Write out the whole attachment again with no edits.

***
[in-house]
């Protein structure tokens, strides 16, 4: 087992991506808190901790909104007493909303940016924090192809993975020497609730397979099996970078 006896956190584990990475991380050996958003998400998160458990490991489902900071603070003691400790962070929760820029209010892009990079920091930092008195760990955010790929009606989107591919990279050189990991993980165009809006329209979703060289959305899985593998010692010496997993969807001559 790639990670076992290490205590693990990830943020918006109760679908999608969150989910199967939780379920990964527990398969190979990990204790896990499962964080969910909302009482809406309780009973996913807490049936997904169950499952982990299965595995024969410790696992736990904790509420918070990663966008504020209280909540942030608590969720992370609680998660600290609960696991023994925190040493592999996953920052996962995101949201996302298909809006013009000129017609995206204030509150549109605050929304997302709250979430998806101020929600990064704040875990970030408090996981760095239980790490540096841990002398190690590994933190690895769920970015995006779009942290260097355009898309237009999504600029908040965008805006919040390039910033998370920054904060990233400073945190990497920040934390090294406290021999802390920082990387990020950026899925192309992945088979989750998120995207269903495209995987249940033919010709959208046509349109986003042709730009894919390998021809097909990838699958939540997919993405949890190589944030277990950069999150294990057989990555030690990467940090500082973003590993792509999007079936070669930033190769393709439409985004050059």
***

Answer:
[in-house]
């Protein structure tokens, strides 16, 4: 087992991506808190901790909104007493909303940016924090192809993975020497609730397979099996970078 006896956190584990990475991380050996958003998400998160458990490991489902900071603070003691400790962070929760820029209010892009990079920091930092008195760990955010790929009606989107591919990279050189990991993980165009809006329209979703060289959305899985593998010692010496997993969807001559 790639990670076992290490205590693990990830943020918006109760679908999608969150989910199967939780379920990964527990398969190979990990204790896990499962964080969910909302009482809406309780009973996913807490049936997904169950499952982990299965595995024969410790696992736990904790509420918070990663966008504020209280909540942030608590969720992370609680998660600290609960696991023994925190040493592999996953920052996962995101949201996302298909809006013009000129017609995206204030509150549109605050929304997302709250979430998806101020929600990064704040875990970030408090996981760095239980790490540096841990002398190690590994933190690895769920970015995006779009942290260097355009898309237009999504600029908040965008805006919040390039910033998370920054904060990233400073945190990497920040934390090294406290021999802390920082990387990020950026899925192309992945088979989750998120995207269903495209995987249940033919010709959208046509349109986003042709730009894919390998021809097909990838699958939540997919993405949890190589944030277990950069999150294990057989990555030690990467940090500082973003590993792509999007079936070669930033190769393709439409985004050059």